As programming languages and their ecosystems evolve, we have many more powerful tools in our toolbox(es) than ten years ago. Ideas are also becoming cheaper than ever, especially when we want to implement them as open source projects.
We may come up with five ideas in the morning every day. While at the end of the day, we may have to pick only one to build, because we are just humans: limited by the time and resources we could have. This also means that our decision is important — it is critical for us to choose the “optimal” project to develop, and ditch the unimportant ideas ruthlessly (“ruthless prioritization” according to Sheryl Sandberg).
I have been working on more than a dozen open source and non-open source software projects that involve statistical computing, machine learning, and data visualization for a few years. Most of them (well, overwhelmingly) are written in R. The cold hard fact is, unlike statistical models, though most of these projects are not wrong or bad, they also do not have too much impact either — they are not that useful, at least not for a broad audience.
Therefore, I think it would be good to share some of the lessons I learned during the decision of initializing these projects. Some of the following ideas might also apply to projects in commercial settings. I summarize them as three simple criteria for choosing (open source) projects: value, visibility, and velocity.
“Am I working on the right direction?” This should probably be the first question we ask ourselves before starting anything. “Value” is an abstraction reflecting if the direction for the project is right enough. The value should be the final dominating factor that decides if a project is worth starting at all.
In real life, sometimes it is challenging for us to give up the seemingly (maybe actually) important directions and devote ourselves to a single promising direction. Sometimes it is purely a gamble. I have two very similar stories on a popular topic: deep learning. There is a story that the author of Caffe was encouraged to develop the software when he was also focusing on his Ph.D. thesis (full story in Chinese), by his advisor. Another story is from one of the core developers of MXNet — Andrew Ng gave the surprisingly similar suggestion on entirely focusing on the development of the deep learning framework instead of a matrix factorization framework (full story in Chinese), back when deep learning was not that cool.
I should say communication and listen to people is crucial in these cases. While when making the decision, always listen to THE voice from your heart.
Another standard issue is that sometimes it is difficult to quantify the “value” of a project using simple metrics like monetary returns. For this scenario, the decision ultimately depends on one’s vision. Take the long view, think about how things would be (better) done differently with your contribution. You will know it when you are in the right direction.
Visibility is another concern that we often ignore when starting a new project. Visibility does not only mean that your project should be known by as many people as possible. Visibility also means that sometimes, we should prefer projects with user-visible deliverables. For example, a plot with distinctive visual patterns, such as the ridgeline plot, or a web/mobile application that users could see and experience in person.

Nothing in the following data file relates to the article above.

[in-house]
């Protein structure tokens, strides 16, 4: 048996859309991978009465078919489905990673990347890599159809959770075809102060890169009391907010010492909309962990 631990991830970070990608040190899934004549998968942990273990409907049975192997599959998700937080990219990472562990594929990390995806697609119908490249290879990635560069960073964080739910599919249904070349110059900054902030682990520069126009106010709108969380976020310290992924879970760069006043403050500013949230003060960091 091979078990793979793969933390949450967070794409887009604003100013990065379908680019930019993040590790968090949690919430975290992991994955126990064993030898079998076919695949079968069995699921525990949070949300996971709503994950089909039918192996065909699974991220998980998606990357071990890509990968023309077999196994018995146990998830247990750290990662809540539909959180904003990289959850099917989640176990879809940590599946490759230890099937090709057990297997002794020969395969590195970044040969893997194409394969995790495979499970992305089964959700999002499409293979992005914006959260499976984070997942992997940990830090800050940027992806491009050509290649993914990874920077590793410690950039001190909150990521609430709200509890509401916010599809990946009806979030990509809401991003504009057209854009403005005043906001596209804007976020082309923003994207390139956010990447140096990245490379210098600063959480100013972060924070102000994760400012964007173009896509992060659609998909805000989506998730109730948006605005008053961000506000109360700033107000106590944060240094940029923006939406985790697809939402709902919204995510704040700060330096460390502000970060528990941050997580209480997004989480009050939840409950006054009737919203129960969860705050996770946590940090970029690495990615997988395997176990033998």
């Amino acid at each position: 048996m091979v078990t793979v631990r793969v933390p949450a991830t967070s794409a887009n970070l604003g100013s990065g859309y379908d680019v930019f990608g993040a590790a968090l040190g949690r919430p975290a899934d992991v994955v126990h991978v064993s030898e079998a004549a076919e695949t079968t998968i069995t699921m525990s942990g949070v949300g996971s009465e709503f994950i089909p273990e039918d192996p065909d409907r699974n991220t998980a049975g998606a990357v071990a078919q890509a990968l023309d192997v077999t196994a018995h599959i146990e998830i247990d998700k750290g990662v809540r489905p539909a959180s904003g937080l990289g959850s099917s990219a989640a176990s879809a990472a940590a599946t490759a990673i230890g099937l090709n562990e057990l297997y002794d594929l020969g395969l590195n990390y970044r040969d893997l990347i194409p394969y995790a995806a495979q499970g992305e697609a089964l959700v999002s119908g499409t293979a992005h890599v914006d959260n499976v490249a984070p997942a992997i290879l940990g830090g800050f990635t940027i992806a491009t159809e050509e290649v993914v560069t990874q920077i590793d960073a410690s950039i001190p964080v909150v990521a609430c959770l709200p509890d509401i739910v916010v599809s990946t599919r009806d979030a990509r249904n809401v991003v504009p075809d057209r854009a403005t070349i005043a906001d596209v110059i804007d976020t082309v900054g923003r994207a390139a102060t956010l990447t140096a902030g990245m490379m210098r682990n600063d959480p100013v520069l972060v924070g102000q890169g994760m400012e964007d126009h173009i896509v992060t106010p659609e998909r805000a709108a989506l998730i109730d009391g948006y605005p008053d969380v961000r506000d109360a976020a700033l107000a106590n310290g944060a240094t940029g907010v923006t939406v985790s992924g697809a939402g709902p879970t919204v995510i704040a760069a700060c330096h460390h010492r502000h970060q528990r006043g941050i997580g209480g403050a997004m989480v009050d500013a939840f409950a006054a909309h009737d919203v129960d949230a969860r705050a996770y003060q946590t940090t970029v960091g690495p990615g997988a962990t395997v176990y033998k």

In reality, it is not that simple. A project could have both user-visible components and backend components. Let’s say we want to build a new R package for t-SNE. I would personally prefer to prioritize the visualization part, for example, create new and better interactive plots built with ggplot2/Shiny. After this is done, I would then consider a new low-level optimization for the algorithm itself.
By prioritizing the visible projects/components, you will also get continuous positive feedbacks on the progress you made, which is necessary for creating open source software.
“In the world of Kung Fu, speed defines the winner.” (天下武功, 唯快不破.)
This also happens to be very, very accurate for developing a one-person project.
Before we start, we should try to make a general plan and sketch a timeline for the project. We should focus on the projects which could be done or at least the proof-of-concept could be done in a relatively short amount of time.
Just like when people do their homework: we only get two productivity peaks around the beginning and the deadline. Other than that, nothing is being done. Sadly, for open source projects, there is no hard deadline, which means we would probably only get one productivity peak at the beginning. If a project does not give promising results at the beginning, it could sink into a low maintenance mode very quickly. After a while, the developer just gives up and never look at it anymore.
Personally, I believe if a project’s prototype can be implemented within one or two weeks (like for an R package), it can be well finished and delivered to the public in the end, especially if you are the only developer of the project. Just like the “minimal viable product” philosophy suggested, we need to sprint to the first deliverable version as quickly as possible, then improve it iteratively.